The Maple | Emily Wakeman Cyr

The low growl of an engine followed by the slam of a truck door: these are the first sounds that herald my impending death. They are sounds I’ve heard nearly every day of my life, though the years have altered them slightly, making engines quieter, truck doors more of a solid clunk rather than the rattle of metal on metal. They’ve always been little more than white noise, of no consequence to me. Until today, that is. But I’m too distracted by the joyful chorus of late spring to notice. The cheerful chirrups of chickadees, the faint hum of tractors turning the soil in faraway fields, the tinkling of wind chimes on the breeze, the skitter of squirrels as they chase one another through the dry leaves at my feet: this is the music I wait for all year. The promise of its return gives me the strength to endure the monotonous days of winter, with their feeble sunlight and bitter gusts of wind and unrelenting coats of thick ice.

Trees Around Us
©2023 Miroslava Panayotova

On days like today, I’m always transported back to my youth. Back to Millie, my first friend. My only real friend. The feeling of the sun’s golden rays beating down on me always brings me back to the June days when Millie would steal away with a glass of lemonade and a tattered leather-bound journal, how she’d lie beside me in the shade spilling her secrets until her mother would call out that it was time to milk the cows or feed the chickens or whatever other chore needed doing. She’d always look back at me with longing and regret, as if there was nothing in the world she’d rather be doing than spending time with me. There were so many of us back then, but I know I was her favorite. I was much smaller than I am now, willowy and vulnerable, and I like to think that she chose me because she saw in me the same things she saw in herself.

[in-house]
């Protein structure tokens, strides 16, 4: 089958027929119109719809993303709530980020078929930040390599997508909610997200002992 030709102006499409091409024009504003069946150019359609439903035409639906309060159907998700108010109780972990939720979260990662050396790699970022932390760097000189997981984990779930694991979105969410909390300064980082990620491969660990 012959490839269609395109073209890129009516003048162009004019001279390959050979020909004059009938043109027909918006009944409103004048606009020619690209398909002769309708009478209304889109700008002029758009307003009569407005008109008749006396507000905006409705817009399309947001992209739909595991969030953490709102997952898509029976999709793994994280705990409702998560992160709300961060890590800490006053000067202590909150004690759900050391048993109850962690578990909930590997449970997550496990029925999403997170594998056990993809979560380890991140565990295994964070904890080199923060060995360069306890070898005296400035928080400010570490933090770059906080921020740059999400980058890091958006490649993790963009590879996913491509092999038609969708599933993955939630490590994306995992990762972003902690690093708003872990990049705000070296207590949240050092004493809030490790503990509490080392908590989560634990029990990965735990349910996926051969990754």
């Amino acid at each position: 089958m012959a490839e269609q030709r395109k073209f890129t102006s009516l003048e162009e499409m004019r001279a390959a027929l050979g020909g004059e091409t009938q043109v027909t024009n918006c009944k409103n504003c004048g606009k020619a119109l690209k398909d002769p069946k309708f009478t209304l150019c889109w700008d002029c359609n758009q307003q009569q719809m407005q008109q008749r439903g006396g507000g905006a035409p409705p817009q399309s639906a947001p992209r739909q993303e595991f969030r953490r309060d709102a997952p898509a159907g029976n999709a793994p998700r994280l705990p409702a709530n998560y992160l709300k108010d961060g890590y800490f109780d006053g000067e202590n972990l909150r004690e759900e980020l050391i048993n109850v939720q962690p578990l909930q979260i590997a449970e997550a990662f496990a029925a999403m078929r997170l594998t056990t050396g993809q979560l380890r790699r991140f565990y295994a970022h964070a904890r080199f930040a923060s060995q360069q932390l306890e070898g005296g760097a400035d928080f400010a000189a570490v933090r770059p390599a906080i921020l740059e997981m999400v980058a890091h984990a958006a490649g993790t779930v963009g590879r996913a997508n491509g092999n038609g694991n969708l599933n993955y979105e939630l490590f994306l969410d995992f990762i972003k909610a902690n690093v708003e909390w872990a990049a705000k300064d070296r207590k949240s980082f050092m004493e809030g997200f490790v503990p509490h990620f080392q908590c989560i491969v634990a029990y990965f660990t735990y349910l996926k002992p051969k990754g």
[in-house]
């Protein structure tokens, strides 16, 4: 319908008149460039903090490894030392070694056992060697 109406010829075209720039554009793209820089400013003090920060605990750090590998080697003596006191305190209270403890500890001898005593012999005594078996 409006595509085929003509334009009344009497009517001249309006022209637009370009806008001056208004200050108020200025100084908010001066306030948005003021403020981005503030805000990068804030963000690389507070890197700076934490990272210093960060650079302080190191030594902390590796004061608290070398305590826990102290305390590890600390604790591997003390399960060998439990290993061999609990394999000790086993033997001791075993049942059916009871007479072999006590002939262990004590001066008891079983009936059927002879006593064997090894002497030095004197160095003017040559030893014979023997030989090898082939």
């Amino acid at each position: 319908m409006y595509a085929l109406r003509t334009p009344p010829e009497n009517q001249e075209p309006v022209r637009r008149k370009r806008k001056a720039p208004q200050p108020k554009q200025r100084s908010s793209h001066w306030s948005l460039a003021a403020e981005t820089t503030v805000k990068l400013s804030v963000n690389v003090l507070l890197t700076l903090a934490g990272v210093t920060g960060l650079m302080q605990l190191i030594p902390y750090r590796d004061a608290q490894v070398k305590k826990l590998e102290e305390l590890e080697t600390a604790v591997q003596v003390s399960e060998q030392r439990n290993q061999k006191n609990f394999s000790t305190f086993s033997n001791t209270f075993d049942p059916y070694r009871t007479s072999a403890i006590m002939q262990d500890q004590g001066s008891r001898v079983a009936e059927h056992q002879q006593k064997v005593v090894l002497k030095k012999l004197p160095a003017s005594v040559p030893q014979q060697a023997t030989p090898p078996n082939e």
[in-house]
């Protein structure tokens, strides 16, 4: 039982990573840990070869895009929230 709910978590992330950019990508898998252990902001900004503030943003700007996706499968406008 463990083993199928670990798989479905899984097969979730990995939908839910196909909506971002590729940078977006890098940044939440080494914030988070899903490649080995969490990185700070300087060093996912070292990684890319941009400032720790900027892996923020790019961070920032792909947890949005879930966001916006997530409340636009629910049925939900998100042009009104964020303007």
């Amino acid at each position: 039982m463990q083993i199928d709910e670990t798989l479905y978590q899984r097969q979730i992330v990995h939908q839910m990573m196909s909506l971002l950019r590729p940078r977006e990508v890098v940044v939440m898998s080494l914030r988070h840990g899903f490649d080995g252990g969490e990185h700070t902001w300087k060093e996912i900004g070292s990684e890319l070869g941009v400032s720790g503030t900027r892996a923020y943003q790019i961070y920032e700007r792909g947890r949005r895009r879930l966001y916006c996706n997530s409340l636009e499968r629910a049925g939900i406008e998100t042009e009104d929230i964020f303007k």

It’s Millie I’m thinking about when the truck pulls up, the engine and the door slam sounding far too innocuous to be anything sinister. I watch a man get out of the truck and cross the lawn to the front steps, where he shakes the hand of the man from the house— the new house, massive, with its stone face and solar-paneled roof, standing so tall and so solid it’s like the little old farmhouse with its yellowed clapboard siding and tired front porch never existed. To them, it hasn’t, I suppose. The only place it exists now is in my memory.

I watch the man from the truck and the man from the house disappear into the backyard and drift back to memories of Millie. Now, she’s older, taller, and so am I. It’s late, almost midnight, the nearly full moon drenching the thick carpet of summer grass in pale blue light, the bellow of frogs and clicking of insects and occasional hoot of an owl saturating the night air with life. Millie is sitting beside me, her breathing shallow, her body unnaturally still, waiting. She occasionally stands, paces back and forth along the cattle fence, then returns to sit by my side. Finally, she sees him. Samuel. He’s walking down the dusty lane, the tiny flickering flame of his lantern casting golden light on his face, which breaks into an unbridled grin when he catches sight of her. She stands to greet him, kisses him, grabs him by the hand and pulls him toward me. They lie in the grass by my feet, whispering, giggling, tumbling, murmuring, sighing. Revisiting this memory always brings me so much joy. Millie’s happiness is my happiness.